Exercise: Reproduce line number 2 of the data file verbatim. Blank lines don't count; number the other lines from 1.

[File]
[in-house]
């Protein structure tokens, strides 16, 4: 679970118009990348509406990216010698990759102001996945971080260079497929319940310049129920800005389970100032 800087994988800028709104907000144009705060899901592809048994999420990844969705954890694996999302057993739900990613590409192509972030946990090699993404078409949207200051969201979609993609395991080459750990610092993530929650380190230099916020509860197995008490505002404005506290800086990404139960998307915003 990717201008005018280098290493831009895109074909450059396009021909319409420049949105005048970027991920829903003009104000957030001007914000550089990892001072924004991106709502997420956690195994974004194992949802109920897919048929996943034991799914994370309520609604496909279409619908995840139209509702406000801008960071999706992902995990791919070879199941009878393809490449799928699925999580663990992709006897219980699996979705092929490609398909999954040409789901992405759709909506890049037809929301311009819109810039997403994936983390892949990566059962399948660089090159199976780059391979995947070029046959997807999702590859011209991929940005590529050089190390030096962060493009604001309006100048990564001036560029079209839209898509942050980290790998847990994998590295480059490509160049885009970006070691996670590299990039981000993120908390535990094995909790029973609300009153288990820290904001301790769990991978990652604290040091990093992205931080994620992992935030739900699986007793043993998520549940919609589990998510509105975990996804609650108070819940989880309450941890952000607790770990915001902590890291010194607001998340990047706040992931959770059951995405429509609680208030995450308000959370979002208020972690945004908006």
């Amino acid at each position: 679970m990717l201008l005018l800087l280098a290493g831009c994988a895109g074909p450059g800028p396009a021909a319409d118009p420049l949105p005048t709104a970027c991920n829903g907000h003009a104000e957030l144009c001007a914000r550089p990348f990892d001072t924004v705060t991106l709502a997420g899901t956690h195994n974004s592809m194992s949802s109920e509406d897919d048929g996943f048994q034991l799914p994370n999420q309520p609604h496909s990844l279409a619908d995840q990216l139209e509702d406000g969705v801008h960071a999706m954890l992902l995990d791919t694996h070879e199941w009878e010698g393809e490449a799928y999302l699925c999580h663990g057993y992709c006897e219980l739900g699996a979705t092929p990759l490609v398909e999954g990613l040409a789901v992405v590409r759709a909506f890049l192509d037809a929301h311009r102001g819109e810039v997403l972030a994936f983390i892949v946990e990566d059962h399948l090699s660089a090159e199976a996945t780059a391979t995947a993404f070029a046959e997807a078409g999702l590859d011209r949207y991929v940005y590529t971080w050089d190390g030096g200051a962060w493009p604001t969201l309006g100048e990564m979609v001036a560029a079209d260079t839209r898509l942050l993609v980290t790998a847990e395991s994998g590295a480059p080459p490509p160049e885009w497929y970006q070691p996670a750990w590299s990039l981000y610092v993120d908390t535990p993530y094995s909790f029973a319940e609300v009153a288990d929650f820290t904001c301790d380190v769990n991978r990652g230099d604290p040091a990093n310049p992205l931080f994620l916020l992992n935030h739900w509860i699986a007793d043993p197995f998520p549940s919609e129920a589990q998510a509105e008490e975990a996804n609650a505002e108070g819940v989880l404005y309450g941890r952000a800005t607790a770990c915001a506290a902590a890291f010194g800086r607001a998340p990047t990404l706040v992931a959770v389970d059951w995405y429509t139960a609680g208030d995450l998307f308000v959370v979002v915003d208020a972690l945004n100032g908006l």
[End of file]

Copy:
């Protein structure tokens, strides 16, 4: 679970118009990348509406990216010698990759102001996945971080260079497929319940310049129920800005389970100032 800087994988800028709104907000144009705060899901592809048994999420990844969705954890694996999302057993739900990613590409192509972030946990090699993404078409949207200051969201979609993609395991080459750990610092993530929650380190230099916020509860197995008490505002404005506290800086990404139960998307915003 990717201008005018280098290493831009895109074909450059396009021909319409420049949105005048970027991920829903003009104000957030001007914000550089990892001072924004991106709502997420956690195994974004194992949802109920897919048929996943034991799914994370309520609604496909279409619908995840139209509702406000801008960071999706992902995990791919070879199941009878393809490449799928699925999580663990992709006897219980699996979705092929490609398909999954040409789901992405759709909506890049037809929301311009819109810039997403994936983390892949990566059962399948660089090159199976780059391979995947070029046959997807999702590859011209991929940005590529050089190390030096962060493009604001309006100048990564001036560029079209839209898509942050980290790998847990994998590295480059490509160049885009970006070691996670590299990039981000993120908390535990094995909790029973609300009153288990820290904001301790769990991978990652604290040091990093992205931080994620992992935030739900699986007793043993998520549940919609589990998510509105975990996804609650108070819940989880309450941890952000607790770990915001902590890291010194607001998340990047706040992931959770059951995405429509609680208030995450308000959370979002208020972690945004908006």